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We know what happens this time of year all too well. The seasons change from fall to winter, the temperature drops, and suddenly it seems as though everyone starts getting sick. We bundle up, get plenty of rest, take our vitamins to try to ward off getting the flu, and get the annual flu vaccine our doctors recommend, but sometimes it’s not quite enough to keep us 100 percent healthy.
While doing the first three aforementioned things certainly help ward off potential viruses, experts say that eating a balanced diet filled with nutrients is your best bet to avoid using up your sick days. The Centers for Disease control recommends everyone get the flu vaccine, which protects against the influenza viruses that research indicates will be most common during the upcoming season, that can last from October through May. An annual seasonal flu vaccine is the best way to reduce the chances that you will get seasonal flu and spread it to others, especially the elderly, according to the CDC website.
“We know for a healthy immune system you need a healthy diet,” says Joan Salge Blake, a registered dietitian nutritionist and associate professor at Boston University, in a recent interview with NPR. In the article interview, she says it’s important to get proper amounts of protein as well as vitamins C, A, and E and zinc.
And while there are tons of juices, smoothies and other supplements out there that promise to be chock full of all of these essential vitamins, it is critical not to overlook the benefits of eating vegetables themselves to get these nutrients. Oftentimes, these alternatives contain added sugars, unnecessary calories or unnatural ingredients to pack in vitamins.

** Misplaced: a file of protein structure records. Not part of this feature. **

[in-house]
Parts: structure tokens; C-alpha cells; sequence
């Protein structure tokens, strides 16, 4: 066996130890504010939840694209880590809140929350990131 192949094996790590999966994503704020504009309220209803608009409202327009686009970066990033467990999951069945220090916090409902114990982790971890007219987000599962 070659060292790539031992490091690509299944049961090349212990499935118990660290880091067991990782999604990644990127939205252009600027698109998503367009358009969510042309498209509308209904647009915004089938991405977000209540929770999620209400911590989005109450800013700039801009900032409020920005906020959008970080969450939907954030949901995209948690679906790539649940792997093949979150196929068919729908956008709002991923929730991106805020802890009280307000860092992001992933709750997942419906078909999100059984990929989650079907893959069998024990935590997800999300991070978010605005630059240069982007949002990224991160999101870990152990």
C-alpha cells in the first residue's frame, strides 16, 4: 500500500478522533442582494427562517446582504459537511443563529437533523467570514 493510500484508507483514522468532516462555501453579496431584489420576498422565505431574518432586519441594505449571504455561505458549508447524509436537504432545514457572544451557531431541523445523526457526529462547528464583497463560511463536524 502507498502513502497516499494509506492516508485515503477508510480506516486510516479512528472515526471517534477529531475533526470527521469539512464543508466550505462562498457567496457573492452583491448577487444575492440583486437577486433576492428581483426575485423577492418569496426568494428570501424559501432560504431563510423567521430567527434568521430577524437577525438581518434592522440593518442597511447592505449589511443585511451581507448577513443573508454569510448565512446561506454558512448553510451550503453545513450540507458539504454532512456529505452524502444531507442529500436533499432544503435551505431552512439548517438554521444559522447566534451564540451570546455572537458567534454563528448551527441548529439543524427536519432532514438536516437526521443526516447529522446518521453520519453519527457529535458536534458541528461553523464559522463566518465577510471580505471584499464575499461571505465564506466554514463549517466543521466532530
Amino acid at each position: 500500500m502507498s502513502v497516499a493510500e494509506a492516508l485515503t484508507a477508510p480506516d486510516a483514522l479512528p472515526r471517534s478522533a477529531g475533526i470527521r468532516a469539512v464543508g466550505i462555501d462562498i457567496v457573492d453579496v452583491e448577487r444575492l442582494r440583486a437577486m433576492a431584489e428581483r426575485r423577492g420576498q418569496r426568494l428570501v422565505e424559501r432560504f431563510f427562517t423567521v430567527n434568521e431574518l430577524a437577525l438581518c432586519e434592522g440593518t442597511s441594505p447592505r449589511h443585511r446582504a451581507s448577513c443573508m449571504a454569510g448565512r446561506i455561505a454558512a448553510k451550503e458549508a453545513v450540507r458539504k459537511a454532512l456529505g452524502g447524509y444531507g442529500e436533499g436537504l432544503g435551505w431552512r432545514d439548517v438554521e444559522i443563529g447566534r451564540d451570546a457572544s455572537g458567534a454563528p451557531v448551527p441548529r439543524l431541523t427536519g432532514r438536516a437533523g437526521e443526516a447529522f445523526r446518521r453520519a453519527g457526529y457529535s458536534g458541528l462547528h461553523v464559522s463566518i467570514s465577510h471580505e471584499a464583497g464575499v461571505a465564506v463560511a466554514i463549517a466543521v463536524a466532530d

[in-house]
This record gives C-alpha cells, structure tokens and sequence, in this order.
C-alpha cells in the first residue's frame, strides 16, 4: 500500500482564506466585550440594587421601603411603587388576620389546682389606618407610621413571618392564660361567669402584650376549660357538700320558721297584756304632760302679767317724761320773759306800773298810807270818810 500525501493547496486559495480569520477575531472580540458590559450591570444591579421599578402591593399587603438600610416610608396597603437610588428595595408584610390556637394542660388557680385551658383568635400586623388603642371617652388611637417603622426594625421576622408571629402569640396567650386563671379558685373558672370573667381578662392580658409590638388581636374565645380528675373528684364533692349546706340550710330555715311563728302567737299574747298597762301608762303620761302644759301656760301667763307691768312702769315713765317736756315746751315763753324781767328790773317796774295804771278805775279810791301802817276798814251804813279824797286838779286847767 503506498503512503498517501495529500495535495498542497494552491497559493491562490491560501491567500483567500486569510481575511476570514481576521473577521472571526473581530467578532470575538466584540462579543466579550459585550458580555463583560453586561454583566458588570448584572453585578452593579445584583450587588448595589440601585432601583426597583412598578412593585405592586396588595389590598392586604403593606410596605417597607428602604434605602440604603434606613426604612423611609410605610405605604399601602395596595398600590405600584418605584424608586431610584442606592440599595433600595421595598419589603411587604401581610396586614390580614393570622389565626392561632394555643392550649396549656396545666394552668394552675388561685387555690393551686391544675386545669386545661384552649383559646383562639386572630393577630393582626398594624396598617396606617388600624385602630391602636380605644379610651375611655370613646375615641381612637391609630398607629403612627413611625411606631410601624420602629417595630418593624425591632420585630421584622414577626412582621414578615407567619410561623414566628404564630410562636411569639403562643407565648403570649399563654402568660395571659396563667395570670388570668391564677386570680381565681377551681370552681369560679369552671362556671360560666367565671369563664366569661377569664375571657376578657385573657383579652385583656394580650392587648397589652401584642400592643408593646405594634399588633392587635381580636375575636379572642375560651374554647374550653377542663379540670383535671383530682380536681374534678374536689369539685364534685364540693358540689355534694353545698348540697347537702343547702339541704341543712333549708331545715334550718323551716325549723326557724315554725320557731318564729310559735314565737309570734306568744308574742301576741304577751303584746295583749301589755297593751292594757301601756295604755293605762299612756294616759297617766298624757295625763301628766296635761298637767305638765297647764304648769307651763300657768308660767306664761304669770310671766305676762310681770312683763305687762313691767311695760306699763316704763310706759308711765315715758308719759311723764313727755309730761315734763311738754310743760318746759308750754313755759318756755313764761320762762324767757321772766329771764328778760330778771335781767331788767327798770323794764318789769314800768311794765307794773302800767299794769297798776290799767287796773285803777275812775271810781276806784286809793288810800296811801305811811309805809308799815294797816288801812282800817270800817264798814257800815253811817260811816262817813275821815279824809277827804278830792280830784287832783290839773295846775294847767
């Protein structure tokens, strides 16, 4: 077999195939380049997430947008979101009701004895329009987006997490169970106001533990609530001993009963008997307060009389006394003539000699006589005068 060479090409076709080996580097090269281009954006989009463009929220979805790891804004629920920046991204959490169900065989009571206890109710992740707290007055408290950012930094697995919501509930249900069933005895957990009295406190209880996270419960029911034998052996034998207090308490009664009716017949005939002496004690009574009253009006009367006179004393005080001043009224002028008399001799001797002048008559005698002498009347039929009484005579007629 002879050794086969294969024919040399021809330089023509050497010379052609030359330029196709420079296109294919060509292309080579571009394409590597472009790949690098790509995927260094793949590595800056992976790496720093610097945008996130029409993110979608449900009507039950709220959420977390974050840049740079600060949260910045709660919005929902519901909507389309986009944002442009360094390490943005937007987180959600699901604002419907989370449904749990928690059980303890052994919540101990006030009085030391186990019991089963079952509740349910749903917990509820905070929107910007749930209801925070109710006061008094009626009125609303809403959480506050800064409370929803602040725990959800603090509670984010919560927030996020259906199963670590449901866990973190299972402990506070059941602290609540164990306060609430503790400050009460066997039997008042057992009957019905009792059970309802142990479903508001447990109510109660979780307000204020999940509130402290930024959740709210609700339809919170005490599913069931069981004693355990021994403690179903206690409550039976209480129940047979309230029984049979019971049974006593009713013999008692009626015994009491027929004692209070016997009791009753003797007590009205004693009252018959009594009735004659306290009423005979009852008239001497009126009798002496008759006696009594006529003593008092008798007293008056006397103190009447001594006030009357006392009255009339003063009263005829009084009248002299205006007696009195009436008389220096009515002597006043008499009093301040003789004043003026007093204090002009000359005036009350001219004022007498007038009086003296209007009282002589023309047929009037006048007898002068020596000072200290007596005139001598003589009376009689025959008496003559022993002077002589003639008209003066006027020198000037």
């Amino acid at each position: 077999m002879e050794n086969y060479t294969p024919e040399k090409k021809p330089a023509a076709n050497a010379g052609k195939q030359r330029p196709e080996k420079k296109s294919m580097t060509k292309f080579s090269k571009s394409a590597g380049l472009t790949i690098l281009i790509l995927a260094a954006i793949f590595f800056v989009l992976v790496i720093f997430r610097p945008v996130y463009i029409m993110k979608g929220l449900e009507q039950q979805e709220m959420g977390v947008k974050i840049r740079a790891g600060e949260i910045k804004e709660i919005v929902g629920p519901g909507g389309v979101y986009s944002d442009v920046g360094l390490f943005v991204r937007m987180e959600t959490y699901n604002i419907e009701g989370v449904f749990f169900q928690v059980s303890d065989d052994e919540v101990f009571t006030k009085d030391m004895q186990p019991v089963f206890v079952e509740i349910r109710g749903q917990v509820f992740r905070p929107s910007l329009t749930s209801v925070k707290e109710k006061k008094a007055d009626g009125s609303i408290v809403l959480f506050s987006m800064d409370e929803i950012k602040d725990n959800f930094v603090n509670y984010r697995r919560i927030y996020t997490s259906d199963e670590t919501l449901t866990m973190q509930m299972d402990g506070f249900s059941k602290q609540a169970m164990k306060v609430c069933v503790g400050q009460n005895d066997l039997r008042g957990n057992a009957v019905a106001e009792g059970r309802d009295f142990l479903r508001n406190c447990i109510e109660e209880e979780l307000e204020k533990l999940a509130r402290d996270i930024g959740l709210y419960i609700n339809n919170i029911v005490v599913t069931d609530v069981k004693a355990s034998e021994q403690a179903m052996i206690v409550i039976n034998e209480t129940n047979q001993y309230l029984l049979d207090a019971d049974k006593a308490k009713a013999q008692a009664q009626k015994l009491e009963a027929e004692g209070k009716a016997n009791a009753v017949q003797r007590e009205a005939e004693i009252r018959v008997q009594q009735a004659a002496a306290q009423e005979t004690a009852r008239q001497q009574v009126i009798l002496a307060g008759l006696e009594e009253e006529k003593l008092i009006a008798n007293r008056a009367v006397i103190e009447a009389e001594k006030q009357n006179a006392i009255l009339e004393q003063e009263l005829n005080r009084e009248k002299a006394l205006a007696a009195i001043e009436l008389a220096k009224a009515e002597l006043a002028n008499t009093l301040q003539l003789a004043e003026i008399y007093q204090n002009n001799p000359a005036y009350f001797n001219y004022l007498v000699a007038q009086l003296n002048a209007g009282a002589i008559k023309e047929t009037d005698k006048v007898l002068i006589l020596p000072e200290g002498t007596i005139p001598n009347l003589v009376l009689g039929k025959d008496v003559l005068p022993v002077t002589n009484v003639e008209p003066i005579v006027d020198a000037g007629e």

For those of us who may be short on time (or are not so inclined in the kitchen), check out our suggestions below to incorporate more vegetables into your daily diet.
You don’t have to be an expert chef to whip up a good side dish of vegetables. In the winter, we love roasting some root veggies in the oven. Check out this FoodNetwork.com recipe for roasted winter veggies!
There are tons of hearty (yet healthy!) recipes online for stews and soups that allow you to add in lots of vegetables. View our soup infographic here, which shows you how to make your own creamy vegetable soup in three simple steps.
Frozen veggies retain much of their original nutritional value and flavor, and they don’t need to be used right away after you buy them. They’re a great staple for throwing together quick, easy meals during busy weeknights.
You might not know it, but there are plenty of vegetables and fruits that are in season during the winter months! Most surprising to us are kiwifruits, kale, leeks and tangerines. Check out the full list from our friends at Fruits and Veggies More Matters!
Of course, getting a flu shot, washing your hands, and steering clear of those who are sick are critical to keeping the flu at bay. But, if you’re determined to save your PTO for a vacation rather than using them as sick days, be sure to load up on your fruits and vegetables this season. Your immune system will thank you later.
– By Sara Kildunne